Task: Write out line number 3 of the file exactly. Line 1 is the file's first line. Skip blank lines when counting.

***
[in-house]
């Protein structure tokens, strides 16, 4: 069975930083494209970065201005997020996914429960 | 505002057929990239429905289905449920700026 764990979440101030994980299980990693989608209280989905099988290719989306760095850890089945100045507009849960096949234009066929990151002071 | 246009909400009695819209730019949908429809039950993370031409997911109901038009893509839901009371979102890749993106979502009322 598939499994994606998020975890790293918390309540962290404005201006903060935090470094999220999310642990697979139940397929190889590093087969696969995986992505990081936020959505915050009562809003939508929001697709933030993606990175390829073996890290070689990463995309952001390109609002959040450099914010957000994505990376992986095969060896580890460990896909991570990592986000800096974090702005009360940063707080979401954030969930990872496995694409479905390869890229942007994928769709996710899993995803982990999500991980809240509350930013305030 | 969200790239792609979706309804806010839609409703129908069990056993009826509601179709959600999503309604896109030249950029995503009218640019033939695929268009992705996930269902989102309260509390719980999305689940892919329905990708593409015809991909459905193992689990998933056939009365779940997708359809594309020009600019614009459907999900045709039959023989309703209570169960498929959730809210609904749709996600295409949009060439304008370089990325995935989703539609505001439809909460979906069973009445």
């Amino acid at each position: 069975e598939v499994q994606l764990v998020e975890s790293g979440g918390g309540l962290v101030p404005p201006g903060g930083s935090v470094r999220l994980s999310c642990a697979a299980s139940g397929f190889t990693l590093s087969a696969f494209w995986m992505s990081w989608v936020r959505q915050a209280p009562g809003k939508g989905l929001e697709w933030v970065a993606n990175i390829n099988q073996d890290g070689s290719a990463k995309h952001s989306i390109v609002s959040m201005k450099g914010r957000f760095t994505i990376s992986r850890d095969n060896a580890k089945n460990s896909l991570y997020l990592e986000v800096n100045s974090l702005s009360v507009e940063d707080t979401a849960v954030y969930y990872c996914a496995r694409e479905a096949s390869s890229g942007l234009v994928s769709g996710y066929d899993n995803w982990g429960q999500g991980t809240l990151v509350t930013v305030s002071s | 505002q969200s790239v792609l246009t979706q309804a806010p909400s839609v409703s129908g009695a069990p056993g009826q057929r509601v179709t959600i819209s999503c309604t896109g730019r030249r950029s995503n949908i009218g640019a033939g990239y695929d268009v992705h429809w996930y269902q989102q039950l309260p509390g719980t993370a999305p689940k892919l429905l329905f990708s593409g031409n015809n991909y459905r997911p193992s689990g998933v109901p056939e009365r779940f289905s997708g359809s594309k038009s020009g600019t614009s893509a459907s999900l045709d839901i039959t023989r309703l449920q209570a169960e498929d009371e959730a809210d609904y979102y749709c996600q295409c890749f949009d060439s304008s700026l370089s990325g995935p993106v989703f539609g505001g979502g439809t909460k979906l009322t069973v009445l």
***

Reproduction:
């Amino acid at each position: 069975e598939v499994q994606l764990v998020e975890s790293g979440g918390g309540l962290v101030p404005p201006g903060g930083s935090v470094r999220l994980s999310c642990a697979a299980s139940g397929f190889t990693l590093s087969a696969f494209w995986m992505s990081w989608v936020r959505q915050a209280p009562g809003k939508g989905l929001e697709w933030v970065a993606n990175i390829n099988q073996d890290g070689s290719a990463k995309h952001s989306i390109v609002s959040m201005k450099g914010r957000f760095t994505i990376s992986r850890d095969n060896a580890k089945n460990s896909l991570y997020l990592e986000v800096n100045s974090l702005s009360v507009e940063d707080t979401a849960v954030y969930y990872c996914a496995r694409e479905a096949s390869s890229g942007l234009v994928s769709g996710y066929d899993n995803w982990g429960q999500g991980t809240l990151v509350t930013v305030s002071s | 505002q969200s790239v792609l246009t979706q309804a806010p909400s839609v409703s129908g009695a069990p056993g009826q057929r509601v179709t959600i819209s999503c309604t896109g730019r030249r950029s995503n949908i009218g640019a033939g990239y695929d268009v992705h429809w996930y269902q989102q039950l309260p509390g719980t993370a999305p689940k892919l429905l329905f990708s593409g031409n015809n991909y459905r997911p193992s689990g998933v109901p056939e009365r779940f289905s997708g359809s594309k038009s020009g600019t614009s893509a459907s999900l045709d839901i039959t023989r309703l449920q209570a169960e498929d009371e959730a809210d609904y979102y749709c996600q295409c890749f949009d060439s304008s700026l370089s990325g995935p993106v989703f539609g505001g979502g439809t909460k979906l009322t069973v009445l």